• 1 tbsp salt
  • (or for a quick version, use left over cooked rice that has been frozen)
  • 400g pork shoulder
  • 1 tbsp chinese shaoxing wine
  • 2 tbsp salt
  • 8 cups of water


  • Fried shallots
  • Spring onions
  • Fried dough 油炸鬼
  • Crispy fish skin
  • Seaweed paste (Japanese)
  • Salted egg 咸蛋(see recipe at the end. Duck eggs is traditionally used, but substitute with chicken eggs if you can’t find duck eggs. )
  • Preserved egg 皮蛋(preserved with a mixture of clay, ash, salt, quick lime and rice hulls for several weeks.)


  1. Marinade meat with chinese wine and salt over night.
  2. Rinse rice and drain slightly. Place in a small bowl and sprinkle the salt over rice grains and mix in oil. Add just enough water to cover the grains. Set aside for 20 mins. This helps the grains break down faster and congee will later cook quicker (reach the right creaminess faster).
  3. Bring a large pot of water to a boil. Add the soaked rice, which should have developed cracked lines along the grains, into the boiling water.
  4. Keep it at a rolling boil for 10 minutes, stiring often. Turn it down to a medium boil, and cook for a further 5-10 minutes. The rice grains should have puffed up and slightly broken down by now.
  5. Add the meat, and let it simmer for 1.5 hours. Remember to stir often to prevent the rice from sticking to the bottom (this is easier if you have a thermos cooker or crock pot, where it keeps the hot temperature of the pot inside another capsule, so that the food continues to cook without needing to stand by the stove).
  6. Check for creaminess often, adding water if it becomes too thick.
  7. Remove pork and shred to small pieces. Set aside.
  8. Place ladles of hot congee into bowls, add shredded pork and serve with toppings.
  9. If you want to have other protein like beef slices, chicken thigh pieces, fish or squid: instead of the shredded pork, you can cook your protein towards the end. I usually have a second pot ready and when the big pot of plain congee is ready, I will scooop half of that into the second pot and cook the meat in it. That way I will always have some plain congee as the base for a second flavour.

To make Salted eggs:

  1. First find a jar that will fill 8 eggs.
  2. Remove the eggs and fill the jar with water half way.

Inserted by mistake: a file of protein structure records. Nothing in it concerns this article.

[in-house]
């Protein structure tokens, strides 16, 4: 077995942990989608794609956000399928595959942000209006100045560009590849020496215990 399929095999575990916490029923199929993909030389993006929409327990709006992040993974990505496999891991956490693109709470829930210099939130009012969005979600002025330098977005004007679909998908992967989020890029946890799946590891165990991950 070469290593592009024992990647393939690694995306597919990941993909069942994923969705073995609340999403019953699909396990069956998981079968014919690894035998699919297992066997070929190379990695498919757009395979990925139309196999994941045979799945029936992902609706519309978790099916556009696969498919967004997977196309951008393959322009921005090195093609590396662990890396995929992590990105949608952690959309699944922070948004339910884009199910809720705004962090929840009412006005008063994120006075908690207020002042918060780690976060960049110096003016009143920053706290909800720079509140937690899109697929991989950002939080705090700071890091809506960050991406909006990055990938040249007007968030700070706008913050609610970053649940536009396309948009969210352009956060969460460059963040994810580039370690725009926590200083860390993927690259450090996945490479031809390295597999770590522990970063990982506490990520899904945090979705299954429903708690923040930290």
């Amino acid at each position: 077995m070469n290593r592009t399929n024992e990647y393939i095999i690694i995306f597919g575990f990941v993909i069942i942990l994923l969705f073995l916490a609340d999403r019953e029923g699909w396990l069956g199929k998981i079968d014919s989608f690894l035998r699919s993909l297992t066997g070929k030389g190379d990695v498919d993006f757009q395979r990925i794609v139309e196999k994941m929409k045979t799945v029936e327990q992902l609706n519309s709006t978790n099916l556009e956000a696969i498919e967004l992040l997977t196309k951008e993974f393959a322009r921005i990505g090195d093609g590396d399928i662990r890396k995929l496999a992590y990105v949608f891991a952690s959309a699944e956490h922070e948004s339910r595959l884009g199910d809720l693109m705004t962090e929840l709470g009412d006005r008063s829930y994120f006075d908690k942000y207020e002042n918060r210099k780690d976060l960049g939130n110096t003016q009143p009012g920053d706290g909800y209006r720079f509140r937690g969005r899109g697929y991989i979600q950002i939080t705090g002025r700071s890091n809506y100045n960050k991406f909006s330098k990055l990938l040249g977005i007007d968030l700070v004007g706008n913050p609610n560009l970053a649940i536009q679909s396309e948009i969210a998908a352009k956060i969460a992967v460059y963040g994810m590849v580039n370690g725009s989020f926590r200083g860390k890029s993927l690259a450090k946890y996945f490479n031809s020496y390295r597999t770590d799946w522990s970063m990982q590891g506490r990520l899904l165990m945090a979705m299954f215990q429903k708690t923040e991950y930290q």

3. Pour the water in a pan and add enough salt to make a saturated salt solution i.e. Where it has so much salt dissolved in, it can’t dissolve anymore. That’s when you see salt crystals still appear with lots of mixing. You may need 500g salt at least.
  4. Warm the salt solution up on the stove, with 2 tea bags and 3 tbsp of shaoxing wine. Let it cool.
  5. Place eggs into jar and pour the cooled salt solution in. Make sure eggs are completely submerged with liquid and doesn’t float up. You may have to put a small plate in the hold the eggs down. Close lid and place in a dark corner or the pantry for 30 to 40 days.
  6. Cook by boiling the eggs in hot water for 8 minutes. Shell and serve with congee.
  7. The salted yolk can be used to make the glutinous wrapped parcels too.


Buckwheat granola

Buckwheat granola

Making my own granola is such a game changer and incredibly satisfying. It’s all about personalising your cereal – you can add all your favourite cereal ingredients into the mix, and leave out all the things you don’t like. Personally, I don’t like shredded coconut, but love freeze dried fruits, such as Fresh As’s raspberries. Love walnuts but not so much pecans. There’s always something in each of the prepacked options that I dont want to eat and so I’ve never been fully happy with the choices of packaged granola in the supermarket.

I also love buckwheat and recently it’s a much more commonly stocked item in the supermarkets and bulk bin shops. Amongst all the likes and dislikes in our family, it’s so much easier to make our own to tailor to our preferences. You can swap out any nuts or seeds from the recipe below, even the quantities listed are only a general guide, there’s no issue with changing them, so long as you add sufficient oil and sweetener to bind it. This is a good starting point as a base recipe for making granola. I will likely change it up by adding different freeze dried fruits to the mix.

To make this gluten free, omit oats and use more of other ingredients.


  • 1 1/2 cups raw buckwheat groats
  • 2 cups rolled oats (I used Harraways)
  • 1 cup chopped nuts or seeds (sunflower seeds, pumpkin seeds, walnuts, flaked almonds)
  • 3 Tbsp linseeds
  • 3 Tbsp chia seeds
  • 1 Tbsp ground cinnamon
  • 3 Tbsp coconut sugar or brown sugar
  • 1/2 tsp salt
  • 1/2 cup maple syrup or honey (I used Noble’s)
  • 1/4 cup grapeseed, olive or avocado oil
  • 3 Tbsp nut butter (I used Nut Brothers smooth peanut butter)
  • 1/3 cup dried fruit (I used Fresh As freeze dried raspberries)
  • 1/3 cup dark chocolate chips (optional)


  1. Preheat oven to 160C. To a mixing bowl, add all the dry ingredients, except the fruit. Stir to combine.